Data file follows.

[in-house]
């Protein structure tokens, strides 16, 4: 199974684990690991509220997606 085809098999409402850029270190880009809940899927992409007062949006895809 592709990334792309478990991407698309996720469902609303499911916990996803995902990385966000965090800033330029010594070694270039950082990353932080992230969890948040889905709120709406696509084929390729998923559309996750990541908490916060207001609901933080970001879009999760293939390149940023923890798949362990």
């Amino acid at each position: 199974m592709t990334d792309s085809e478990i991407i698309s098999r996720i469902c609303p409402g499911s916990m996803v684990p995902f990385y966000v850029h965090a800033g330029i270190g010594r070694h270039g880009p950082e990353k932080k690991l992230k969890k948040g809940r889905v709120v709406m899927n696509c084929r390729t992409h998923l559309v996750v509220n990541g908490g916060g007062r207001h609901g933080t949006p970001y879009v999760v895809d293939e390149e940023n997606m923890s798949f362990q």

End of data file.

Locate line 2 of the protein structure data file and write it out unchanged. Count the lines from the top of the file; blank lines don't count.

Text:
């Protein structure tokens, strides 16, 4: 199974684990690991509220997606 085809098999409402850029270190880009809940899927992409007062949006895809 592709990334792309478990991407698309996720469902609303499911916990996803995902990385966000965090800033330029010594070694270039950082990353932080992230969890948040889905709120709406696509084929390729998923559309996750990541908490916060207001609901933080970001879009999760293939390149940023923890798949362990």